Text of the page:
Morocco’s Central Bank Acts on Food Inflation

Morocco’s Central Bank Acts on Food Inflation

Open air market in Morocco. Photo: Martin Jay


Rising food prices continues to worry Moroccans while central bank governor raises interest rates in a bid to dampen the trend. Many though blame the present government and its head Aziz Akhannouch



Morocco’s Bank Al Maghrib’s (BAM) raised the key interest rate by 50 basis points to 3% in a bid to stem a soaring inflation, reports AFP.

At its first 2023 quarterly meeting, the BAM Board of Directors said that this measure aims to prevent the emergence of self-sustaining inflationary spirals and to further strengthen the anchoring of inflation expectations to promote its return to levels consistent with the objective of price stability.

The Council confirms that it will continue to closely monitor economic developments and inflationary pressures at both the national and the international level.

At this meeting, the BAM Board analyzed the evolution of the national economic situation and the Bank’s macroeconomic projections for the next eight quarters, focusing in particular on the transmission of its recent decisions to raise the key interest rate.

The BAM’s move came as inflation rose again to 10.1% year on year in February 2023 in the North African country, driven by food prices up 20.1%, according to figures from the High Commission for Planning (HCP).

The high price increases of several food products and mainly those of vegetables have largely contributed to this rebound.

Morocco’s Central Bank Governor Abdellatif Jouahri

“The increases therefore mainly concern “Vegetables” with 17.8%, but also “Fruits” with 5.7%, “Meats” with 4.3%, “Milk, cheese and eggs” with 2.3%, “Oils and fats” with 1.3%, “Coffee, tea and cocoa” with 0.5% and “Mineral waters, soft drinks, fruit and vegetable juices” with 0.3 %,” explained the HCP’s report.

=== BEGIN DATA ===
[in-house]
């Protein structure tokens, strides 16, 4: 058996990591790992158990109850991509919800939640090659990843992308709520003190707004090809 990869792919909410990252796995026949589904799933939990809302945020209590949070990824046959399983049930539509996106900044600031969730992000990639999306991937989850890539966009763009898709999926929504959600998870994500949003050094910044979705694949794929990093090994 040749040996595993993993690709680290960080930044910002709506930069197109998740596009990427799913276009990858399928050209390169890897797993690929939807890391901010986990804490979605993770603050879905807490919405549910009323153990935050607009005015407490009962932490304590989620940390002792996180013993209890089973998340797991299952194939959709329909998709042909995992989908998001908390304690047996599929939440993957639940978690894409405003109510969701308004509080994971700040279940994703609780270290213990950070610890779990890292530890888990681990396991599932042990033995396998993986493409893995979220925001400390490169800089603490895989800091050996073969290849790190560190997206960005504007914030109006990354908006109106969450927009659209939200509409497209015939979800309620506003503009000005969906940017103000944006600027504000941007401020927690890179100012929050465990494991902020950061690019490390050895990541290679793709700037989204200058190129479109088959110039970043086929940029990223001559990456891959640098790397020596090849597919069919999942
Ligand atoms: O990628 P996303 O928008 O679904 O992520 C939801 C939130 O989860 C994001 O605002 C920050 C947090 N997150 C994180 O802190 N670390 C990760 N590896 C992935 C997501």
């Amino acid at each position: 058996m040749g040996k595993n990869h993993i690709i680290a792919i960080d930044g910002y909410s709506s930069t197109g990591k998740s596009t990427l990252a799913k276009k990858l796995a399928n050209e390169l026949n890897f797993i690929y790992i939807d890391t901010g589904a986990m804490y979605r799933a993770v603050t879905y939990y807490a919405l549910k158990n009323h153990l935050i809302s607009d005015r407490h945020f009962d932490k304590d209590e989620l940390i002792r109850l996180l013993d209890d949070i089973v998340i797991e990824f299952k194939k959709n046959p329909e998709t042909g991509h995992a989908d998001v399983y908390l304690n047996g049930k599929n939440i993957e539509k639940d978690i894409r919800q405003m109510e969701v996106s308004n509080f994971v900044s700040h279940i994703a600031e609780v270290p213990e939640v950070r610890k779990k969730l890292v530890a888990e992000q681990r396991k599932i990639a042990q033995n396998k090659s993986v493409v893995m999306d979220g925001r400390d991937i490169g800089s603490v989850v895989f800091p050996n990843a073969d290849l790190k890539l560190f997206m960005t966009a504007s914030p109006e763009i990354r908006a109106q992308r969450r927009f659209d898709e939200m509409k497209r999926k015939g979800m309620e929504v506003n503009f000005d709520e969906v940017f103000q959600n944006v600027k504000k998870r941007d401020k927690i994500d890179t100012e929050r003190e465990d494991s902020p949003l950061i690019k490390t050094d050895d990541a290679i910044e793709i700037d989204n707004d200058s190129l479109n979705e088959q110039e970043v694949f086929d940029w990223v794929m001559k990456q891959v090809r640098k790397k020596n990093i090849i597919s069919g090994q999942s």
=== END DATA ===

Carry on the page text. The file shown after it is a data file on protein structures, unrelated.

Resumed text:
The situation has become so critical that Morocco has restricted tomato exports since late February with a total ban in place for one week in late March to lower domestic prices, the head of the country’s main fruit and vegetable exporters’ group said on March 24th, reports Reuters.

Compared to January 2023, inflation rose by 1.7%, the result of the 3.9% increase in the food products index and the stagnation of the non-food products index.

Soaring food prices are proving a further concern for Moroccan consumers celebrating the holy month of Ramadan.

“The price of tomatoes, which is the main ingredient in our traditional soup (harira), is still very high,” said Houcine Regragui, a father of four children.

“This is a government that promised to improve our standard of living. But instead, we are being punished very hard for voting for Aziz Akhannouch’s party,” he added.



Leave a Reply

Your email address will not be published. Required fields are marked *

Subscribe To Our Newsletter

[mc4wp_form id="206"]